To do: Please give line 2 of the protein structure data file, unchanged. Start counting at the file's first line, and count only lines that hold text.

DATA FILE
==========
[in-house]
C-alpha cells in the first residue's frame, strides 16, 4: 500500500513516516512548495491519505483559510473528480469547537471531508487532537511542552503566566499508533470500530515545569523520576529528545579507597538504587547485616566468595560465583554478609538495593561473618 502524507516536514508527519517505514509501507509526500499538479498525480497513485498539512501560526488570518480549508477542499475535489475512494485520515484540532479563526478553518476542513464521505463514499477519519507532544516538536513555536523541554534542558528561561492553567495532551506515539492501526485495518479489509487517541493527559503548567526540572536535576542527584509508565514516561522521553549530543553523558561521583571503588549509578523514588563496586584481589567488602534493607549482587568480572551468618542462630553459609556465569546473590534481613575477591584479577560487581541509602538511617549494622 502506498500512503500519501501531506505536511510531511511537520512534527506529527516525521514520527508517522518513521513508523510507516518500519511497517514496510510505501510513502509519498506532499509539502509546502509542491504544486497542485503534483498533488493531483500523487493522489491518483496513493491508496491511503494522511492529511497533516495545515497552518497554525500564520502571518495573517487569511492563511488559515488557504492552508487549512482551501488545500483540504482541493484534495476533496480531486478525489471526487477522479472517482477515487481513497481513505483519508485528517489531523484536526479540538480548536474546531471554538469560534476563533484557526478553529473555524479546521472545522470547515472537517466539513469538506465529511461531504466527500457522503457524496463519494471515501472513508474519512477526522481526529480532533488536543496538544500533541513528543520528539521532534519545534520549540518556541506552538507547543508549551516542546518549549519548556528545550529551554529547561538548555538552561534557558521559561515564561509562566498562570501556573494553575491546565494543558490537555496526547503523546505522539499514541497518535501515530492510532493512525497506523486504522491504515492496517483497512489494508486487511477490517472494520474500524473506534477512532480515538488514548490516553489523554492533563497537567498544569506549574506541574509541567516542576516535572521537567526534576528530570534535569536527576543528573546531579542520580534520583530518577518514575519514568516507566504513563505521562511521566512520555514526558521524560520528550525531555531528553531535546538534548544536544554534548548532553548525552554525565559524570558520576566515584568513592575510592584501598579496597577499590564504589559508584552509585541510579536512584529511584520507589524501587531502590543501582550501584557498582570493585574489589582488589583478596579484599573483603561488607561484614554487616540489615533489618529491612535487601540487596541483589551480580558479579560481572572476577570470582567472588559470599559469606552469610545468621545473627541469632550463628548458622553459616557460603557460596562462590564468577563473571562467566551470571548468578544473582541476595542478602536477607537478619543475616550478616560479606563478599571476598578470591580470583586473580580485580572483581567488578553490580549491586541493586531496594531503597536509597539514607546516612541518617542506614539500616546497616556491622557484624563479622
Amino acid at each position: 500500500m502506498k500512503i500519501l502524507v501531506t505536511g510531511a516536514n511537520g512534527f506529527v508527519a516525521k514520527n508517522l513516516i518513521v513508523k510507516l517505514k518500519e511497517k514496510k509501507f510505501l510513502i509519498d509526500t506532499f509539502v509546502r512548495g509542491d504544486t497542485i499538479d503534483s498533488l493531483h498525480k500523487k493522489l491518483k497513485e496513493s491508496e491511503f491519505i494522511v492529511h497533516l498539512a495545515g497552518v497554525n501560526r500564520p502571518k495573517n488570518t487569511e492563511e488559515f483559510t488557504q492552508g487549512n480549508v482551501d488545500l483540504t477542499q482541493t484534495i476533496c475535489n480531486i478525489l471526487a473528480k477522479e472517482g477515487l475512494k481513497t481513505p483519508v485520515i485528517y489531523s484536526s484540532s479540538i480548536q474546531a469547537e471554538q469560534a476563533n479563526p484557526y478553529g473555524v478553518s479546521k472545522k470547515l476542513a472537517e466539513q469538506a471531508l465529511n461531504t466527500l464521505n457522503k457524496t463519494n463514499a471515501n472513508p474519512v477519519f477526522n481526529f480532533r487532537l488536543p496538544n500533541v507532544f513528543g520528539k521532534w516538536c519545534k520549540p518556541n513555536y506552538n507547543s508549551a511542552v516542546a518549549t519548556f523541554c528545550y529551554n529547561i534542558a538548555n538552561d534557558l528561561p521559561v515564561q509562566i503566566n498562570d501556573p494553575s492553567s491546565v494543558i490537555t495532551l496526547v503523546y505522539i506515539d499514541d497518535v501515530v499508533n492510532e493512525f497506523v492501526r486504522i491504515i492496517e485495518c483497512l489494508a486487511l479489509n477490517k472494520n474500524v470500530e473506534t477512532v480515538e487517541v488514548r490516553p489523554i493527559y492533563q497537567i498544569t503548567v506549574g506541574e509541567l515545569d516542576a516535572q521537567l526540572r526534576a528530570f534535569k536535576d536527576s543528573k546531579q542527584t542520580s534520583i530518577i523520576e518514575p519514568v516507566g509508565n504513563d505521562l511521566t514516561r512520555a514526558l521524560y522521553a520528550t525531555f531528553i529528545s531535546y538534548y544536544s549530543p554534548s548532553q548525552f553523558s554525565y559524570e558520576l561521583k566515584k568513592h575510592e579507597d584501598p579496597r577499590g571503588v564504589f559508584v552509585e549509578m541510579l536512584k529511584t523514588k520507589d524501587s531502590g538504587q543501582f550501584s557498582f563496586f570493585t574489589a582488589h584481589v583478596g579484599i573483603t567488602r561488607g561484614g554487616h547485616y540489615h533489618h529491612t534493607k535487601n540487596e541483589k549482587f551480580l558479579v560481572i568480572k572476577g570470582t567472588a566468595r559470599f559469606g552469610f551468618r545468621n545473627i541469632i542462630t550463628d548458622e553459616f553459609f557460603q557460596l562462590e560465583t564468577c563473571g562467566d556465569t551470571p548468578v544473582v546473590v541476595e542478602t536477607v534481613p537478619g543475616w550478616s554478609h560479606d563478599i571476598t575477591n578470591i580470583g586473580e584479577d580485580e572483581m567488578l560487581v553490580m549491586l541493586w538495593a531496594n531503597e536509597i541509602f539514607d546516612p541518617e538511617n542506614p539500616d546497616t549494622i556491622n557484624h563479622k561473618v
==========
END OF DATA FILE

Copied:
C-alpha cells in the first residue's frame, strides 16, 4: 500500500513516516512548495491519505483559510473528480469547537471531508487532537511542552503566566499508533470500530515545569523520576529528545579507597538504587547485616566468595560465583554478609538495593561473618 502524507516536514508527519517505514509501507509526500499538479498525480497513485498539512501560526488570518480549508477542499475535489475512494485520515484540532479563526478553518476542513464521505463514499477519519507532544516538536513555536523541554534542558528561561492553567495532551506515539492501526485495518479489509487517541493527559503548567526540572536535576542527584509508565514516561522521553549530543553523558561521583571503588549509578523514588563496586584481589567488602534493607549482587568480572551468618542462630553459609556465569546473590534481613575477591584479577560487581541509602538511617549494622 502506498500512503500519501501531506505536511510531511511537520512534527506529527516525521514520527508517522518513521513508523510507516518500519511497517514496510510505501510513502509519498506532499509539502509546502509542491504544486497542485503534483498533488493531483500523487493522489491518483496513493491508496491511503494522511492529511497533516495545515497552518497554525500564520502571518495573517487569511492563511488559515488557504492552508487549512482551501488545500483540504482541493484534495476533496480531486478525489471526487477522479472517482477515487481513497481513505483519508485528517489531523484536526479540538480548536474546531471554538469560534476563533484557526478553529473555524479546521472545522470547515472537517466539513469538506465529511461531504466527500457522503457524496463519494471515501472513508474519512477526522481526529480532533488536543496538544500533541513528543520528539521532534519545534520549540518556541506552538507547543508549551516542546518549549519548556528545550529551554529547561538548555538552561534557558521559561515564561509562566498562570501556573494553575491546565494543558490537555496526547503523546505522539499514541497518535501515530492510532493512525497506523486504522491504515492496517483497512489494508486487511477490517472494520474500524473506534477512532480515538488514548490516553489523554492533563497537567498544569506549574506541574509541567516542576516535572521537567526534576528530570534535569536527576543528573546531579542520580534520583530518577518514575519514568516507566504513563505521562511521566512520555514526558521524560520528550525531555531528553531535546538534548544536544554534548548532553548525552554525565559524570558520576566515584568513592575510592584501598579496597577499590564504589559508584552509585541510579536512584529511584520507589524501587531502590543501582550501584557498582570493585574489589582488589583478596579484599573483603561488607561484614554487616540489615533489618529491612535487601540487596541483589551480580558479579560481572572476577570470582567472588559470599559469606552469610545468621545473627541469632550463628548458622553459616557460603557460596562462590564468577563473571562467566551470571548468578544473582541476595542478602536477607537478619543475616550478616560479606563478599571476598578470591580470583586473580580485580572483581567488578553490580549491586541493586531496594531503597536509597539514607546516612541518617542506614539500616546497616556491622557484624563479622